A retrospective: Max Planck

Max Karl Ernst Ludwig Planck, was born in Kiel, Holstein, in northern Germany, in April, 1858. As a baby he was baptised as Karl Ernst Ludwig Marx Planck, but he adopted the name Max for his entire life. At the age of ten his family moved to Munich and his intelligence was spotted by a tutor called Hermann Müller, who taught him mathematics, mechanics and astronomy. At aged 17 he graduated from school with a strong interest and desire to devote his life to physics, especially energy. At 1874 he began studying at the University of Munich where he found his interest in theoretical physics. Three years later he studied at the University of Berlin for a year, and here he discovered his chosen field of expertise, thermodynamics.

In 1878 he easily obtained his initial qualifications, and by 1880 he obtained the two highest qualifications that existed; a Doctorate and a Habilitation, for his ‘theory of dynamics‘. In 1885 he acquired a position at the University of Kiel as an associate professor in theoretical physics, and by 1892 he became a full-time professor.

“Science enhances the moral value of life, because it furthers a love of truth and reverence—love of truth displaying itself in the constant endeavor to arrive at a more exact knowledge of the world of mind and matter around us, and reverence, because every advance in knowledge brings us face to face with the mystery of our own being.” – Max Planck

Max Planck went on to revolutionise and completely turn science upside down when he published his paper on his ‘quantum theory’, which is the assumption that energy is comprised of individual units he called ‘quanta’. Five years later, Albert Einstein came together with the same theory about how radiation works, and his theory of relativity, and quantum mechanics is the foundation of modern science.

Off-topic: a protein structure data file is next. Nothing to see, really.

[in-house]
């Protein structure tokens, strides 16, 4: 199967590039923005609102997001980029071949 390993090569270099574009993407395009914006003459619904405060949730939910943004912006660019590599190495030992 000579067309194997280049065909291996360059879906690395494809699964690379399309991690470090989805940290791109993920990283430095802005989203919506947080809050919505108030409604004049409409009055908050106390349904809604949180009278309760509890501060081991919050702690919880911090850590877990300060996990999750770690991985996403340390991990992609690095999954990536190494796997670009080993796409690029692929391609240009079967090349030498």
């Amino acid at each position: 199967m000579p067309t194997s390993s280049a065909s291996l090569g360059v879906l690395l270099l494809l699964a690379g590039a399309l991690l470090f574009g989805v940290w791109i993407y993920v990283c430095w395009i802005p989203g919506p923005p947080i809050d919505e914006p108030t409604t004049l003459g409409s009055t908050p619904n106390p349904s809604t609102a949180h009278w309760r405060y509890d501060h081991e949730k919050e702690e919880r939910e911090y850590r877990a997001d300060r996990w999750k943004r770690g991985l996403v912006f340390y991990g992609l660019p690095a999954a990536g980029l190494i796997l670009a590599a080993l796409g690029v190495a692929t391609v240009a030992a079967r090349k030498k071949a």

Quantum physics studies the root and the basis of all matter, and nature, in the form of atoms and subatomic particles. The Wave–particle duality theory was the early debate in quantum physics as to whether something like light was waves, or in fact made of particles, and this was debated in photoelectric effect, where electrons emit when light hits an object. Einstein claimed that light and matter could contain properties of both waves and particles, or sometimes just one or the other.

“The Theory of Relativity confers an absolute meaning on a magnitude which in classical theory has only a relative significance: the velocity of light. The velocity of light is to the Theory of Relativity as the elementary quantum of action is to the Quantum Theory: it is its absolute core.” – Max Planck

◦ Planck devised the ‘Planck Constant‘ theory. It’s quite a complicated subject to discuss, but in layman terms, it’s electromagnetic radiation energy in a photon, linked to the frequency of its electromagnetic wave. The theory is energy x time x distance = h, and h = 6.6260693(11) x 10-34 J s

In 1911 both Planck, and Einstein attended the Solvay Conference, in Brussels, where they encouraged other prominent scientists to embrace the quantum theory, and it was also heavily influenced by Niels Bohr‘s ‘Bohr model‘ which was the description of the structure of hydrogen atoms using the quantum hypothesis. This description can be explained by using our solar system as an example. The nucleus is our Sun, and the electrons orbit the nucleus. If energy is applied the electrons can jump to another orbit.

Planck continued to study various fields of physics and physical chemistry, and in 1918 he won the Nobel Peace Prize. He lived in Berlin until his retirement in 1928, and Erwin Schrödinger became his successor at the University of Berlin, and went on to also win a Nobel Peace Prize in Quantum Wave Mechanics. At the time Berlin was perhaps one of the most important and innovative place for theoretical physics, until the fateful day that Adolf Hitler gained power in 1933, and that forced many Jewish scientists to abandon their studies and flee Germany.

“[I do not believe] in a personal God, let alone a Christian God.” – Max Planck

Planck remained defiantly in Germany in an attempt to preserve its physics presence, and he even attempted to convince Hitler to reverse his racial policies. He spent much of his twilight years writing philosophy and questioning religion until his death in 1947 at the age of 89. His legacy lives on, and it’s suggested by scientists that he could perhaps be the most important and influential mind of all time.